The theme of this month’s stories could be “Happy surprises,” as various missionaries encountered unexpected opportunities and/or results. It’s kind of appropriate to praise Him for these surprises during the month of Purim. After all, the holiday celebrates a series of surprising events in which God shows attention to details that we could never orchestrate.
Somewhere in Belarus
Our missionary reports, “I first met Anatoly in 2011, right after my return to Belarus. Though he said he was an atheist, Anatoly took our literature and promised to come to the Shabbat meeting. I visited him a few more times and it did not seem he was moving any closer to faith. After a while, we stopped meeting. It’s been about a year since our last visit.
“I recently went to see the leader of a Messianic congregation and, as I was walking down the hall, I heard someone call my name. I turned and there was Anatoly! It seems that after our last visit, he went to the Rosh Hashanah service at this congregation. That night not only began the Jewish New Year, but Anatoly’s new life. He told me he had been attending that congregation ever since, and now he was preparing to be baptized. He thanked me for my persistence in bringing the truth about God prior to that Rosh Hashanah service. ‘You are my godfather, because you sowed in me the seeds of God’s Word, which grew not only in my heart, but also in my wife’s heart!’ That encouraged and inspired me very much. Pray for Anatoly to grow in faith in Messiah!”
Kata Tar reports: “I was invited to speak at two Lutheran churches in a small country town 168 miles east of Budapest – rarely would I expect to find any Jewish people in such a setting. So I was amazed when a most unexpected thing happened – three as yet unbelieving Jewish people came to the church meetings, including the president and vice president of a synagogue, and a Jewish lady who traveled all the way from Budapest to hear Jews for Jesus. With the synagogue leaders, Gábor* and Zsuzsa,* I only had the chance for a short polite conversation, but they happily received our literature. Éva*, however, was an old friend of the pastor and we had a meal with her and spoke heart-to-heart. She received our Survivor Stories DVD. Please pray for these precious people who came to hear about the Jewish Messiah.
Oded Cohen reports, “During our follow-up from the Behold Your God Negev campaign, Bimini and I arranged to meet with an elderly lady who told us she lives alone. When we got there, we were very surprised to find her adult daughter and son there. At first it was awkward, because we weren’t sure what she had told her children about our visit (many Jewish people are sensitive about family members knowing they are interested in Jesus.) We quickly discovered this woman had no such reservations as she said, ‘Come sit, tell me what you want to tell me.’ We began to explain the gospel and, before long, the daughter joined in the conversation and we shared with her as well.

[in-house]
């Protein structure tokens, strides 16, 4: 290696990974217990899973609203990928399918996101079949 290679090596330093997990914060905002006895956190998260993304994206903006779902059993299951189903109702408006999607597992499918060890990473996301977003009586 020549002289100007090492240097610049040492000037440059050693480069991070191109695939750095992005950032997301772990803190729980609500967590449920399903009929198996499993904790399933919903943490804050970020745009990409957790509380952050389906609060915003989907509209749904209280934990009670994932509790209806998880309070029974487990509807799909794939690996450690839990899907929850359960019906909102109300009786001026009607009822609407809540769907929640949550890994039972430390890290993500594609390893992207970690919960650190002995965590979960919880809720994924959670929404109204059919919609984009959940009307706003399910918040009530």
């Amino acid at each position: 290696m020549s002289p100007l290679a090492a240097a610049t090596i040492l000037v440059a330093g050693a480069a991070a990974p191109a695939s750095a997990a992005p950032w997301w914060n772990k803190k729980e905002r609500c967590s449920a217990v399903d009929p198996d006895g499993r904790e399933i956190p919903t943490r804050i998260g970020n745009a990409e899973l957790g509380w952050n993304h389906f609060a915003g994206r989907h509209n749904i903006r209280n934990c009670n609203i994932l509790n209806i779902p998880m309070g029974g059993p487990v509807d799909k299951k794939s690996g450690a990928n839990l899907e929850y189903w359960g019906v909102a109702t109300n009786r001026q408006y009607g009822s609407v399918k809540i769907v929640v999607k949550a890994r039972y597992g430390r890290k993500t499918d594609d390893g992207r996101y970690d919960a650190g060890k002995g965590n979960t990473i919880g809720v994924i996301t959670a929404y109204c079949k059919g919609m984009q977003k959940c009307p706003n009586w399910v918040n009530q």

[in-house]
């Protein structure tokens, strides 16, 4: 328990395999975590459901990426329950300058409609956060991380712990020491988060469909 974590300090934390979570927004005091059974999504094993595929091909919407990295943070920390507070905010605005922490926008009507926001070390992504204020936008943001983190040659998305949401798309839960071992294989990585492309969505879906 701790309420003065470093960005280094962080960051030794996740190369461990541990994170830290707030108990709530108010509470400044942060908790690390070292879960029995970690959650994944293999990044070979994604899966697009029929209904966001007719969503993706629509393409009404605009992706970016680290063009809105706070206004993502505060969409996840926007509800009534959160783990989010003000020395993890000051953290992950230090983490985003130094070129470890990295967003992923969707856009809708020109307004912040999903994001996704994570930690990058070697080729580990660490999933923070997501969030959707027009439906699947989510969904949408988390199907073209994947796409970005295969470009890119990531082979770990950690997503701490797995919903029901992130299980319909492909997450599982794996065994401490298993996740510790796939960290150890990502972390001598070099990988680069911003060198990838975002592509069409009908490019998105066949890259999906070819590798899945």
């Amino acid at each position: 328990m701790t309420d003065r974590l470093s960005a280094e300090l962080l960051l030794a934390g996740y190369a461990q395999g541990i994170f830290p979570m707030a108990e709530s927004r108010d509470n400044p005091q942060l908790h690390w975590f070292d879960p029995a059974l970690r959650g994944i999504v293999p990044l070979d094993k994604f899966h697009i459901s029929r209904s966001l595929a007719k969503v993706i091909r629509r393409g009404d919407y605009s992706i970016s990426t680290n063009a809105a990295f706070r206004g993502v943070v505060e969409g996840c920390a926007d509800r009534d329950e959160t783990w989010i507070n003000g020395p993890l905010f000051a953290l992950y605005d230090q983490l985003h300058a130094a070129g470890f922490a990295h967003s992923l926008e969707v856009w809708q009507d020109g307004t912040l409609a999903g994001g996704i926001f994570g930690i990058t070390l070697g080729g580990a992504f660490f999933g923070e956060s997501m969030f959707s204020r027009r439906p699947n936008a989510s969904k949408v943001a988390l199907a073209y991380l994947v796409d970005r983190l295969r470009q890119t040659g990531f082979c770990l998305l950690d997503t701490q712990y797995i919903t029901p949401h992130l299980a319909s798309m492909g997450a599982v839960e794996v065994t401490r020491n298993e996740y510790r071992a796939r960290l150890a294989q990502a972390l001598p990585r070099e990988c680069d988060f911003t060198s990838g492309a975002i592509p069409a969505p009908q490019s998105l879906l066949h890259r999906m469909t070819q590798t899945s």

“The son was in the kitchen, but apparently he was listening too, because he came to correct something his sister had said about the Bible. We commented on his knowledge of the Bible. He explained that he’d been Orthodox in the past, but only because he was pressured into it. We got to share with him as well. We began a wonderful relationship with all three of them. The mother assured us she is adopting us, and since we are now family she wants to cook a big meal for us next time we come! Please pray for salvation for this woman and her two grown children.”
Stephen Pacht reports, “People are surprised to hear that I am a full-time missionary in Switzerland. After all there are officially only 20,000 Jews in Switzerland. But that is potentially a lot of Jewish people for one missionary! Almost all the Jews I have met are strongly attached to their Jewish identity, yet they are also strongly atheist. They may not be comfortable with the idea of Jews believing in Jesus, but several have been willing to talk, unlike most rabbis and Orthodox Jews I meet.